The Indiana Department of Education released local corporation and school scores for ISTEP and though scores plummeted as expected, scores unlike previous years, probably will mean nothing in the end.
The Department of Education says passing rates for both the math and language portions of the standardized test dropped by more than 20-percentage points in 2015, though it took almost a full year for the exams mandated for grades 3 through 8 to be scored.
The drop in scores has long been expected since ISTEP was longer than previous years due to changes in the state’s academic standards, as well as controversy over the grading of the tests by CTB in the final year of its contract to develop the exam for Indiana.
Indiana students in grades three through eight take the ISTEP test annually in the spring. The state Department of Education then uses the scores to hold schools accountable for performance and adherence to the state academic standards.
Generally, scoring is finished and the results are released during the summer, before the next school year begins, so schools have a chance to adjust their instruction based on the feedback.
This year, however, scores were released almost six months later, halfway through the school year.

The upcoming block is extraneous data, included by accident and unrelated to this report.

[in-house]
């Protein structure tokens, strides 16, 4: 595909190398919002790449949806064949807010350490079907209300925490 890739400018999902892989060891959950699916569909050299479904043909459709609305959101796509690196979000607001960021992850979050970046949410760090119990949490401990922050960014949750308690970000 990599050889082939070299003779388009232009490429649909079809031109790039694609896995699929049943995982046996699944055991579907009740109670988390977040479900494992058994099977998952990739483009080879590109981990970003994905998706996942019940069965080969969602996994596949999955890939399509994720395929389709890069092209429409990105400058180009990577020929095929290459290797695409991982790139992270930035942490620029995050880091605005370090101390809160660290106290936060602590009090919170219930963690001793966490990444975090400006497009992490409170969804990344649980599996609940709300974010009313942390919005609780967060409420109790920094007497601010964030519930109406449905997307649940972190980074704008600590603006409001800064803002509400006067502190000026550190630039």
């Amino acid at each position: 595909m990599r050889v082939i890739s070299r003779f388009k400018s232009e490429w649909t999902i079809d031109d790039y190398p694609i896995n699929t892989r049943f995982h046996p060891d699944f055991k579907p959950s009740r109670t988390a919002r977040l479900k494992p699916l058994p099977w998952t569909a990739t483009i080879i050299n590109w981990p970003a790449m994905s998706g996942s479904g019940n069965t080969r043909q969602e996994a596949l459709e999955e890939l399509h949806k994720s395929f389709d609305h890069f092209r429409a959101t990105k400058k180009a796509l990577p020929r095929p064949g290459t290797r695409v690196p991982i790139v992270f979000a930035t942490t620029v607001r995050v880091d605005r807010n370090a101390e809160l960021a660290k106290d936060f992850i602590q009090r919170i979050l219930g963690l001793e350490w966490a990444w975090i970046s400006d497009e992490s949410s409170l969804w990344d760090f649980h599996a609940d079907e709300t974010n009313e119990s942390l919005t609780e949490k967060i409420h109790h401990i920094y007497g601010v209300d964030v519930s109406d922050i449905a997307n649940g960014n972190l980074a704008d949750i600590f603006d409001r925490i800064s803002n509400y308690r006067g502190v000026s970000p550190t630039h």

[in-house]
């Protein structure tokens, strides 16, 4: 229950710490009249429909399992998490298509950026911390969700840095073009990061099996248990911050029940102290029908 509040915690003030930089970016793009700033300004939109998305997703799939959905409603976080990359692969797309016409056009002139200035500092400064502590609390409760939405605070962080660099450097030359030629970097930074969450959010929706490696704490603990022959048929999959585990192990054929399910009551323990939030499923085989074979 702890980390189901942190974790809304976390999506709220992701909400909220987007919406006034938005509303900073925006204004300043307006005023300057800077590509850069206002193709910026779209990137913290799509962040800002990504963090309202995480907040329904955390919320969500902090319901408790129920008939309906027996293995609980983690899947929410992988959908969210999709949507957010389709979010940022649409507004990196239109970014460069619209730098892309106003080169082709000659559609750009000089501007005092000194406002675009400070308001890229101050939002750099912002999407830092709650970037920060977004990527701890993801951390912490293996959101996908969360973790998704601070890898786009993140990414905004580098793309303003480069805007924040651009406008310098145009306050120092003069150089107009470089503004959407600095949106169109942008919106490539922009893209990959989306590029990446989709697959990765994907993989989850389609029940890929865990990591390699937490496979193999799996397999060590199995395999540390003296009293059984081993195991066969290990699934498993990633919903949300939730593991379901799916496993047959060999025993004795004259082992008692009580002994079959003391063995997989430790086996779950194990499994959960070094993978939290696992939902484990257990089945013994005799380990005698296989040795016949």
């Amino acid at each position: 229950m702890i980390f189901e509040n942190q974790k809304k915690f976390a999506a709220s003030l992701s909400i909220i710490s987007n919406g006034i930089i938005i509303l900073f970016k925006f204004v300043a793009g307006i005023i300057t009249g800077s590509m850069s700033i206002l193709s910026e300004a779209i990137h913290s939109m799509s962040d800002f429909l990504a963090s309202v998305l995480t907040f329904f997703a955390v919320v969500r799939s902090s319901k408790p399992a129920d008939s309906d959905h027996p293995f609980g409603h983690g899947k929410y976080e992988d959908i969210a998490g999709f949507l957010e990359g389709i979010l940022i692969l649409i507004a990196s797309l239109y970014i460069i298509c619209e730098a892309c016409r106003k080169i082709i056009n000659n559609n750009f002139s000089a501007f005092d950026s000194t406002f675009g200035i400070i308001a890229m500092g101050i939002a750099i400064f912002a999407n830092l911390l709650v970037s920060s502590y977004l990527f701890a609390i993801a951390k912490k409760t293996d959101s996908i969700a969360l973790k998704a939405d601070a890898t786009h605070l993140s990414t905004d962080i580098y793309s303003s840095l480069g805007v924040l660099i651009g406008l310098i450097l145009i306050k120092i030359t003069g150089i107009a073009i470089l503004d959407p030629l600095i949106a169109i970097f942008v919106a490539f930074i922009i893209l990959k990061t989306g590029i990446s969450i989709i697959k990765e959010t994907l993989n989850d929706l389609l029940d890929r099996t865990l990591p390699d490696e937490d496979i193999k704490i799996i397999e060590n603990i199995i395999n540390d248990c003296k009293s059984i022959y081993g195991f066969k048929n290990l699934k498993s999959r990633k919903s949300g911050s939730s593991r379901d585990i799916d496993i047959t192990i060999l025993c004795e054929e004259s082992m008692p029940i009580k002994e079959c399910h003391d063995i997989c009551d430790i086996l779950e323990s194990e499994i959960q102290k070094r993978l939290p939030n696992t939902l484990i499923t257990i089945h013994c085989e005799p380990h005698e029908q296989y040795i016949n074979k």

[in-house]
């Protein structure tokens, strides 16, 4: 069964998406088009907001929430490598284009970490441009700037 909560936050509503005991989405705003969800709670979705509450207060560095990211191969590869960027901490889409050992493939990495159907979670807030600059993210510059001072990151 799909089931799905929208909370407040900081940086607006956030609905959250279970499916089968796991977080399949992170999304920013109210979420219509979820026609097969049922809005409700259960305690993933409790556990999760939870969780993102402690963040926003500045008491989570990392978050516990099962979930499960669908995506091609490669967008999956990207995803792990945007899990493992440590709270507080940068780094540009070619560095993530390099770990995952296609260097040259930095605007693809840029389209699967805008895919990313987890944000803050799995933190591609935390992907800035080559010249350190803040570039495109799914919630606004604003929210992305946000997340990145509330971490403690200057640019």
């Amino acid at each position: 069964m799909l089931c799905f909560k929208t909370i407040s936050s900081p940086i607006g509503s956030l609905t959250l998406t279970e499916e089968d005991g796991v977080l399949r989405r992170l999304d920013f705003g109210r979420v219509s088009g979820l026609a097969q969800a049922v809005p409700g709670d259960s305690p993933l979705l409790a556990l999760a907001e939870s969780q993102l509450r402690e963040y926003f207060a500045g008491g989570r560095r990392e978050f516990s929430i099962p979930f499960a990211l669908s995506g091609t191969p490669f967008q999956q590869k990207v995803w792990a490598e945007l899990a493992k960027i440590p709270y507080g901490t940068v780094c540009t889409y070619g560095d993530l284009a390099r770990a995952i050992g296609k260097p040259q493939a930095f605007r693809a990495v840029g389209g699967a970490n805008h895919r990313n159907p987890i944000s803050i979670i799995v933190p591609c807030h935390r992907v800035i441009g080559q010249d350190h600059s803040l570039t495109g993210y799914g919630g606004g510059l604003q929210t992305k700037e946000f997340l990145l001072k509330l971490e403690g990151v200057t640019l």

As anticipated, pass rates fell by double digits across the state, and schools in Dubois County and surrounding areas were not spared.
Scores within the Greater Jasper Consolidated School Corporation fell from a total pass rate for English/language arts and math of 81.7 percent in 2014 to 61.6 percent this past year. Northeast Dubois fell from 79.2 percent to 66.5 percent, North Spencer fell from 88.7 percent to 73.9 percent, Pike County fell from an even 70 percent to 46.9 percent, Southeast Dubois fell from 91.4 percent to 75.1 percent and Southwest Dubois fell from 81.6 percent to 62.2 percent.
Department of Education officials and local educators have repeatedly said that it is unfair to compare the 2014 and 2015 scores because the 2015 test was based on the new, more rigorous Indiana College and Career Readiness standards that were approved in July 2014, one month before the start of the school year. That left educators little time to adjust their teaching methods and lesson plans.
But that was only one of the problems faced during the Spring 2015 testing season. Glitches with the online tests, discrepancies in difficulty between versions and problems with scoring were just a few of the other issues.
Back in November, superintendents across Dubois County submitted an open letter to the community that explained the issues schools and students faced. They argued that neither this yearís scores nor the corporation accountability grades that depend on the scores would be accurate representations of the education that happens in their schools. Similar letters sprang up across the state.
Statewide, 53.5 percent of students passed both the English/language arts and math tests.